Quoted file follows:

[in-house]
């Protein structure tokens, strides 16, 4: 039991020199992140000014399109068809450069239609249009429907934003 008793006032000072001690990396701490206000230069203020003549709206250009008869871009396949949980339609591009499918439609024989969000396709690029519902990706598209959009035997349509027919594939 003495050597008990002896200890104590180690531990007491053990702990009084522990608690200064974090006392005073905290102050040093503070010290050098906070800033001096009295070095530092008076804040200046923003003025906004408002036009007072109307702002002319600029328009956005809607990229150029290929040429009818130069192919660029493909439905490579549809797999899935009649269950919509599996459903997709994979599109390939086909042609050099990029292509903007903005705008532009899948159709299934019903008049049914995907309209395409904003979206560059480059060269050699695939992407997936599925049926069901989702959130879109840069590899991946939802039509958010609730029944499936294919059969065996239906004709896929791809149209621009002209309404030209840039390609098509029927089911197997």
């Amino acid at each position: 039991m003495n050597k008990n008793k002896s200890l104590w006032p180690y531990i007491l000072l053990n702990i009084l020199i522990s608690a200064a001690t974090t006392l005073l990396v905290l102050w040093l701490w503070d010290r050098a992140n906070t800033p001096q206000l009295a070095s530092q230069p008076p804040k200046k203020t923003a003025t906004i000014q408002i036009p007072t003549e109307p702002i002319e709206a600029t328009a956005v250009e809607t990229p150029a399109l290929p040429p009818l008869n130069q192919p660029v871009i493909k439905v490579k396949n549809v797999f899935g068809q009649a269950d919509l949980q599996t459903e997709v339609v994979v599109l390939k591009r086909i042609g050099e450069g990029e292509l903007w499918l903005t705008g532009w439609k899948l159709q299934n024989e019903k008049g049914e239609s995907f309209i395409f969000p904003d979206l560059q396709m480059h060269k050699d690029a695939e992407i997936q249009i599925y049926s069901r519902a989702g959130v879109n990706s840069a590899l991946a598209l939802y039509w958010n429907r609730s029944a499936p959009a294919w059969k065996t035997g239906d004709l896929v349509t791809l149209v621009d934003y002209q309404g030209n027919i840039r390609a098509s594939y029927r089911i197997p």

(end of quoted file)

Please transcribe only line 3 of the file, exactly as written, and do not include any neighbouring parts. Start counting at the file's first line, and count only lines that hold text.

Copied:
């Amino acid at each position: 039991m003495n050597k008990n008793k002896s200890l104590w006032p180690y531990i007491l000072l053990n702990i009084l020199i522990s608690a200064a001690t974090t006392l005073l990396v905290l102050w040093l701490w503070d010290r050098a992140n906070t800033p001096q206000l009295a070095s530092q230069p008076p804040k200046k203020t923003a003025t906004i000014q408002i036009p007072t003549e109307p702002i002319e709206a600029t328009a956005v250009e809607t990229p150029a399109l290929p040429p009818l008869n130069q192919p660029v871009i493909k439905v490579k396949n549809v797999f899935g068809q009649a269950d919509l949980q599996t459903e997709v339609v994979v599109l390939k591009r086909i042609g050099e450069g990029e292509l903007w499918l903005t705008g532009w439609k899948l159709q299934n024989e019903k008049g049914e239609s995907f309209i395409f969000p904003d979206l560059q396709m480059h060269k050699d690029a695939e992407i997936q249009i599925y049926s069901r519902a989702g959130v879109n990706s840069a590899l991946a598209l939802y039509w958010n429907r609730s029944a499936p959009a294919w059969k065996t035997g239906d004709l896929v349509t791809l149209v621009d934003y002209q309404g030209n027919i840039r390609a098509s594939y029927r089911i197997p």